Didee
  • Didee
The middle term in the expansion of (1/x + sqr root of x)^8 is?
Mathematics
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SOLVED
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schrodinger
  • schrodinger
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anonymous
  • anonymous
do you mean this?? \[\Large \left(\frac1x+\sqrt x\right)^8\]
Callisto
  • Callisto
in the expansion of (1/x + sqr root of x)^8 , there are 9 terms. So the middle term is the 5th term 5th term \[C_{5-1}^{8}(1/x)^{8-(5-1)}\sqrt{x}^{5-1} \]\[= C_{4}^{8}(1/x)^{4}\sqrt{x}^{4}\]\[=70 [(x^2)/(x^{4})\] Can you do it from here?
anonymous
  • anonymous
\[\dbinom{8}{4}(\frac{1}{x})^4\sqrt{x}^4\] is a start

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Didee
  • Didee
@Kreshnik, yes that is the question @Callisto, that seems right. Please post the original formula cause I have more of these type of questions, thanks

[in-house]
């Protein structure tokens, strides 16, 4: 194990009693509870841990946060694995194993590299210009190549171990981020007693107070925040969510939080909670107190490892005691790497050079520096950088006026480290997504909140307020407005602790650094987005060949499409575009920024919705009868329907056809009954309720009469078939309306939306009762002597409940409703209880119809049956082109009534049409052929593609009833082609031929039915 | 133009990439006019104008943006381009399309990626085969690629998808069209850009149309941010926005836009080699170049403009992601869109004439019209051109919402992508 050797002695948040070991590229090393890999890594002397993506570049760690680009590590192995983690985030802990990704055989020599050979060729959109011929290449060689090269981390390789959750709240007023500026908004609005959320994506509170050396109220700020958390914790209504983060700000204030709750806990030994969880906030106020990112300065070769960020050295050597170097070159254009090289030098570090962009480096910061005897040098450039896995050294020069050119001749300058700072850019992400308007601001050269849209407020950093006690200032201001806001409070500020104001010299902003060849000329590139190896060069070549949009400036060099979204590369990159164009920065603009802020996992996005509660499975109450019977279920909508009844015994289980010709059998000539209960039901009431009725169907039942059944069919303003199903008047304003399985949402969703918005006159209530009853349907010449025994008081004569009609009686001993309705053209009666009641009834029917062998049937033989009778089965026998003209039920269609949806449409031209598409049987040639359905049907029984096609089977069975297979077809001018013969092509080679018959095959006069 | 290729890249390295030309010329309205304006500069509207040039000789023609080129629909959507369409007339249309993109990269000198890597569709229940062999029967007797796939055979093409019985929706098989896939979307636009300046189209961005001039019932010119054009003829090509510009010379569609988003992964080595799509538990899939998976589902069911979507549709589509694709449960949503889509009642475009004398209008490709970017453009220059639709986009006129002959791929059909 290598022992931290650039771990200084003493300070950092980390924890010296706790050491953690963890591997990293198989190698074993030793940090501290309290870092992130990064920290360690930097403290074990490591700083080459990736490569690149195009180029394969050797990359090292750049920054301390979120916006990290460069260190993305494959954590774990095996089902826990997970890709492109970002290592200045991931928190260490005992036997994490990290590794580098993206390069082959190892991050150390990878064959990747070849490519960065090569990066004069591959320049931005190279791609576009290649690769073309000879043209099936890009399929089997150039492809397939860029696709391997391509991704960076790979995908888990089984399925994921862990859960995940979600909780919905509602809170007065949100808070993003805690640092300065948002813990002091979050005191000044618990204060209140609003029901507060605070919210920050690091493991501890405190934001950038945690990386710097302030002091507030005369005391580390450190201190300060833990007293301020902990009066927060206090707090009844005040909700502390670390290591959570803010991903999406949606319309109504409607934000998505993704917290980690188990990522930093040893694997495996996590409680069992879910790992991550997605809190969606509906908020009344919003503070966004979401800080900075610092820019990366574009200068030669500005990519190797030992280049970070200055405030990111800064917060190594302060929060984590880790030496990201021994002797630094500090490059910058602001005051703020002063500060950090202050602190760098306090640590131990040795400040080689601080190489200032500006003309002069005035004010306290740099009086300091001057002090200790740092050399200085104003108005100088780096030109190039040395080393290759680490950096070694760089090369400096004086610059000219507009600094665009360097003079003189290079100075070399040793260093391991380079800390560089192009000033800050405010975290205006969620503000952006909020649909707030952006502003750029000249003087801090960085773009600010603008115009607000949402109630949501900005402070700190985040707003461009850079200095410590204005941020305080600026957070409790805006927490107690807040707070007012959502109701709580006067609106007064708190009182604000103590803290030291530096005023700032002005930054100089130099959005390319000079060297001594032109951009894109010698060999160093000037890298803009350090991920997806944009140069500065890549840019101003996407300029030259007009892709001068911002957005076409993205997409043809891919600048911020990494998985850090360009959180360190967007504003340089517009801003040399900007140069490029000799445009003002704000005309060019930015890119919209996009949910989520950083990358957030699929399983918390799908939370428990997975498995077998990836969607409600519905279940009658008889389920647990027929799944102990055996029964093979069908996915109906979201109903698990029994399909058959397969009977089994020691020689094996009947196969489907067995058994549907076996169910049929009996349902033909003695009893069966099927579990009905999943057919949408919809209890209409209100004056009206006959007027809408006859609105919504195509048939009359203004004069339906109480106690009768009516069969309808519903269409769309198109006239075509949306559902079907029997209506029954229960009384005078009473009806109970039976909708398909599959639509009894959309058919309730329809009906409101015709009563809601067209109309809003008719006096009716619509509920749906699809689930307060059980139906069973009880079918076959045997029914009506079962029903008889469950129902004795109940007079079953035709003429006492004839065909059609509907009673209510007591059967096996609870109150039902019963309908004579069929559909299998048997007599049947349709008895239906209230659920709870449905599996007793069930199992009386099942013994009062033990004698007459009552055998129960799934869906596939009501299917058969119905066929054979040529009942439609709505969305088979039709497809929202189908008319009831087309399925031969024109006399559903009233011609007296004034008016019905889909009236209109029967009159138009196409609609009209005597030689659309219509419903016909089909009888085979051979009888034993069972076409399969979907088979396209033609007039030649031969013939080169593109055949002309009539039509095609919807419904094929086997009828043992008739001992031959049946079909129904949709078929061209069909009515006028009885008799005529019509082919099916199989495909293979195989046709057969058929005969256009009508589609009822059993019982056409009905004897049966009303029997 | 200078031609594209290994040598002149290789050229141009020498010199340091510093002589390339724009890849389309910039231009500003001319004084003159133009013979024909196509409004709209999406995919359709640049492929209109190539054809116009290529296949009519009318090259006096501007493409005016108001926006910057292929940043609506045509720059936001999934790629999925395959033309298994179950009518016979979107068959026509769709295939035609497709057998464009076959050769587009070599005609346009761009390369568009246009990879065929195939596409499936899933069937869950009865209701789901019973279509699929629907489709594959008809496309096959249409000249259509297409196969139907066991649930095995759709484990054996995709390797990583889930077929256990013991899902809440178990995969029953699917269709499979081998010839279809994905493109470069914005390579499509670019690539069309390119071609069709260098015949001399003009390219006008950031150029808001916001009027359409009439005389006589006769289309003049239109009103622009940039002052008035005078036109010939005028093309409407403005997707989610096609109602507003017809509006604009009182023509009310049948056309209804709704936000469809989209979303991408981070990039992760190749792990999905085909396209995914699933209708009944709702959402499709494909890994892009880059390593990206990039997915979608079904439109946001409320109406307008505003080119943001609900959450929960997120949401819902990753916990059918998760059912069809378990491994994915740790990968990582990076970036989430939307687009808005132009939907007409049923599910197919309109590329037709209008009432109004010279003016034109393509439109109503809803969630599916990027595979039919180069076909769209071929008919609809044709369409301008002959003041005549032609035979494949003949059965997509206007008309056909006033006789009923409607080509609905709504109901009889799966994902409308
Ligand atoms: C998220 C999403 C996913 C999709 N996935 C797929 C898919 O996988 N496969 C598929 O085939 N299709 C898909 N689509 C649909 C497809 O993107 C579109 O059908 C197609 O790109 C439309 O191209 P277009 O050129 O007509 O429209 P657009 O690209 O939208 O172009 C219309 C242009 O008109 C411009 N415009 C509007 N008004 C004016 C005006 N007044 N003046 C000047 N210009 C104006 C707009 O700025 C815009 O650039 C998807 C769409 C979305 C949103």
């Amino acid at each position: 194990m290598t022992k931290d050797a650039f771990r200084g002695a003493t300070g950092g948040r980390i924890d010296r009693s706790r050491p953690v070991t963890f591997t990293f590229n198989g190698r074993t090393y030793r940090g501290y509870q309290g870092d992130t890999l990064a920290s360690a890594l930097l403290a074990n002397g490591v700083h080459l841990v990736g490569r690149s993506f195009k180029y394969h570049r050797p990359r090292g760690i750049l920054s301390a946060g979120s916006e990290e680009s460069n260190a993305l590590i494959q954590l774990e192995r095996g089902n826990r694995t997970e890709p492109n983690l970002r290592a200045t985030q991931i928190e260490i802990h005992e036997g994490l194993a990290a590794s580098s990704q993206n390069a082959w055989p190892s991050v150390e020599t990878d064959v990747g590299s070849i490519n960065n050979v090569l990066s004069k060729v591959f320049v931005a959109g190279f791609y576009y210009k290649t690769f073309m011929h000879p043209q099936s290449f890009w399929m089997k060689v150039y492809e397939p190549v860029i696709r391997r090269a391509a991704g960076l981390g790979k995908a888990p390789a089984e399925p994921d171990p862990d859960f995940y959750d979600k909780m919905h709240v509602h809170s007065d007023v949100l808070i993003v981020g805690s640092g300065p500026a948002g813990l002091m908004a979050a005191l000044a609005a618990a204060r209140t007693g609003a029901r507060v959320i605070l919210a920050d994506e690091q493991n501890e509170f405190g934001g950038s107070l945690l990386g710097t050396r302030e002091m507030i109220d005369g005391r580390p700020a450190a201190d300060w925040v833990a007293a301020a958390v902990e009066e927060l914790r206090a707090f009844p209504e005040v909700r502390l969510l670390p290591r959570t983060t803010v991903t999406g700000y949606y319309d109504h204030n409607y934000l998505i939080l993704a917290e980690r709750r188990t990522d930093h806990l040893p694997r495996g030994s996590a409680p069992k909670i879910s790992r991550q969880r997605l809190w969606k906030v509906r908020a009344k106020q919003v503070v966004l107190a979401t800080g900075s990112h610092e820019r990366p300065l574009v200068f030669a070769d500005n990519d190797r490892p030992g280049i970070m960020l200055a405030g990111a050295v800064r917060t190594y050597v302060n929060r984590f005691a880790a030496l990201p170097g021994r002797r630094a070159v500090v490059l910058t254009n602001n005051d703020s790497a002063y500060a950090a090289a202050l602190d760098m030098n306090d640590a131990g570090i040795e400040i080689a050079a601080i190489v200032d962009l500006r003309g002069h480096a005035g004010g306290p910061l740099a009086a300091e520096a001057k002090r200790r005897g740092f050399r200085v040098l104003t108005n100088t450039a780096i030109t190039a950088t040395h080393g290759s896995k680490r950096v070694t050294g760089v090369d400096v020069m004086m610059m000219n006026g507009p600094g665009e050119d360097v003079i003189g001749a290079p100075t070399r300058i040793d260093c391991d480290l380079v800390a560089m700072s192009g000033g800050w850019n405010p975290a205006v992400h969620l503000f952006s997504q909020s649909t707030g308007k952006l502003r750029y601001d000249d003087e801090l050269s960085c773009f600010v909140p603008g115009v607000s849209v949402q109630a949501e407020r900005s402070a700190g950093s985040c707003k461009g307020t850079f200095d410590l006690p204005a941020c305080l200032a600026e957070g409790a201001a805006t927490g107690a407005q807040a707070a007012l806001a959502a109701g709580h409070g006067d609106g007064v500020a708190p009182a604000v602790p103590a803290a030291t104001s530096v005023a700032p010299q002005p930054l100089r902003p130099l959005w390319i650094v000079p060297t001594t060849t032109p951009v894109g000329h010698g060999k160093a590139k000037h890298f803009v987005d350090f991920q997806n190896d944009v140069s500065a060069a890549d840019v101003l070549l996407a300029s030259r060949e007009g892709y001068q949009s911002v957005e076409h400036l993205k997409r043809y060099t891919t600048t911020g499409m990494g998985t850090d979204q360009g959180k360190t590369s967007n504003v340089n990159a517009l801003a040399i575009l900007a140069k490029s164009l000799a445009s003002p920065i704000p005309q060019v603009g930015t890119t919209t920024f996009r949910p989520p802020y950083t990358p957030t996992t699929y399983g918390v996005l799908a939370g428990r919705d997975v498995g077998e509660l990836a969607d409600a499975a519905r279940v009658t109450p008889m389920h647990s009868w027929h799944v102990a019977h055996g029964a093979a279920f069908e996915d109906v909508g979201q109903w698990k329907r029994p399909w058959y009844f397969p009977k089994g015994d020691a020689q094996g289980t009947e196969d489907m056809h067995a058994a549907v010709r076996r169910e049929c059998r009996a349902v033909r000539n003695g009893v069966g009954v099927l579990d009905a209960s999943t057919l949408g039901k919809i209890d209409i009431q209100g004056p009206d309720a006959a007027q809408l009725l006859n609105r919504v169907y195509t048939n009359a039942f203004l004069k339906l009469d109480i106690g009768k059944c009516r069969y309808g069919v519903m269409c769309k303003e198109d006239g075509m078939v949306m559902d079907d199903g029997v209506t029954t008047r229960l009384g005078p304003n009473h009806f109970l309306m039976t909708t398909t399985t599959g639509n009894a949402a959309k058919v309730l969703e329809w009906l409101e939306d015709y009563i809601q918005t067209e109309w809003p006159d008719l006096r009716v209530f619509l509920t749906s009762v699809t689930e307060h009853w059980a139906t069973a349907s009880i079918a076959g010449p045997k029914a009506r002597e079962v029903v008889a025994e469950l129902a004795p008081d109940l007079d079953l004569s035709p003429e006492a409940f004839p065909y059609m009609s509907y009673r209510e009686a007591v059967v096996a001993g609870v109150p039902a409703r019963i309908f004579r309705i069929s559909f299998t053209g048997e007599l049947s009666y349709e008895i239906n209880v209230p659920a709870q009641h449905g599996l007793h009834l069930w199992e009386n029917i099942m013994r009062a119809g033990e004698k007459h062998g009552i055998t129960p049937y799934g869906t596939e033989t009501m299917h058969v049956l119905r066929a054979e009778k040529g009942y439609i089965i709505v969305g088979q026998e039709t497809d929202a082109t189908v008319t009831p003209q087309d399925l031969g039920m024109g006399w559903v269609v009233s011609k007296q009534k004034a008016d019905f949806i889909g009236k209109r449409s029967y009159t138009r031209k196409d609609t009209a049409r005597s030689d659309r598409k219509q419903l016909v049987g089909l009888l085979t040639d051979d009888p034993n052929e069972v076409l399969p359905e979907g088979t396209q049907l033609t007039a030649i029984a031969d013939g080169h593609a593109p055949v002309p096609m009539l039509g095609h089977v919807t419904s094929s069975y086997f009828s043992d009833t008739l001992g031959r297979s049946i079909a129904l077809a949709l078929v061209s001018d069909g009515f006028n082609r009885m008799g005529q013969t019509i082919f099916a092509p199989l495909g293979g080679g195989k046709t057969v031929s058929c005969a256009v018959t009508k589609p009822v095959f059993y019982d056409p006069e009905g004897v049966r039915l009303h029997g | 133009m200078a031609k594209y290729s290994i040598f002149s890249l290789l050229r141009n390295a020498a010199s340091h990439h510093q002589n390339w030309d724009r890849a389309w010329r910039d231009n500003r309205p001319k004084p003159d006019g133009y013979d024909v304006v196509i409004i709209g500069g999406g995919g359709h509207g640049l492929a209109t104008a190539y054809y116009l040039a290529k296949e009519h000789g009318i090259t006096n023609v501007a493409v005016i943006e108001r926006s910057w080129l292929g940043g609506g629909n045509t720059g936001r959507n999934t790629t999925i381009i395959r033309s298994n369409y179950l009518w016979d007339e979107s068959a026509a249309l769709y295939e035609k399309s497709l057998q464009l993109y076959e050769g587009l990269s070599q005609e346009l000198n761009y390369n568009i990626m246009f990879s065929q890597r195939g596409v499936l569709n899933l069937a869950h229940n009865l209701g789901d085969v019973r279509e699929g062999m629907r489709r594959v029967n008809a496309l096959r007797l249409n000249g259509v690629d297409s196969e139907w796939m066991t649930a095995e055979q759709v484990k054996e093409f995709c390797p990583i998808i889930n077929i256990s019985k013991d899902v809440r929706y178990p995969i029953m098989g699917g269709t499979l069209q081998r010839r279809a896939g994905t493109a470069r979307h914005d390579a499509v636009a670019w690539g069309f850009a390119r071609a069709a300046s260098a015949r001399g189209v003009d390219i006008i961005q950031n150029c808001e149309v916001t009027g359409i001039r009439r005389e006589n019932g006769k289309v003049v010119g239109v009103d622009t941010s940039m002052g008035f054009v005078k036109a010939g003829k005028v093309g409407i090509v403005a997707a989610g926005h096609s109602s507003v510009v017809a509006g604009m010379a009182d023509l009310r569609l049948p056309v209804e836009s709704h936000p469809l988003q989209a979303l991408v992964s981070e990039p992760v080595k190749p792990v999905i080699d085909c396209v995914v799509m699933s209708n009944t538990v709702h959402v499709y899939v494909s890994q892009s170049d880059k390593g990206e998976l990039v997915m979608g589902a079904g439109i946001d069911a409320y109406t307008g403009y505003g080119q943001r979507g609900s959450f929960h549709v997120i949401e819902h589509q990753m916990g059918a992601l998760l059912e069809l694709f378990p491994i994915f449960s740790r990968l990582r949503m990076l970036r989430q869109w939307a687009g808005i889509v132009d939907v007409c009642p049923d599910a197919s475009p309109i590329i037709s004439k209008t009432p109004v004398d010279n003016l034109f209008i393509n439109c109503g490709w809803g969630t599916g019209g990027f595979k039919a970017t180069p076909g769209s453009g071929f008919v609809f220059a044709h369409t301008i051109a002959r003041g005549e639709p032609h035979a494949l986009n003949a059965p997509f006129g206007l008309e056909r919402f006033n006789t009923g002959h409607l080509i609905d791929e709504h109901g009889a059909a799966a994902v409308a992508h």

Callisto
  • Callisto
the general rth term of expansion of (a+b)^n \[=C _{n}^{r-1}a ^{n-r}b ^{r}\] where n is the power, r is the rth term you need
Didee
  • Didee
This is greek to me. How did you get to the 5th and 9th term?
Callisto
  • Callisto
Sorry i made mistakes there... it should be\[C _{r-1}^{n}a^{n-r}b^{r}\] to find the 5th term, put n=8, r=5, a=1/x and b= sqr root of x into that to find the 9th term, put n=8, r=9, a=1/x and b= sqr root of x into that
Callisto
  • Callisto
\[C _{r-1}^{n} = n! / [n-(r-1)]! (r-1)!\]
Didee
  • Didee
still greek sorry. Lets assume I've never seen this before, which is true :-) where can I get some background on this. Any website suggestions maybe?
Callisto
  • Callisto
Perhaps this site: http://www.themathpage.com/aprecalc/binomial-theorem.htm I just learnt that from my teacher and my book , sorry :S
Didee
  • Didee
Thanks so much, will check it out
Callisto
  • Callisto
Welcome :)

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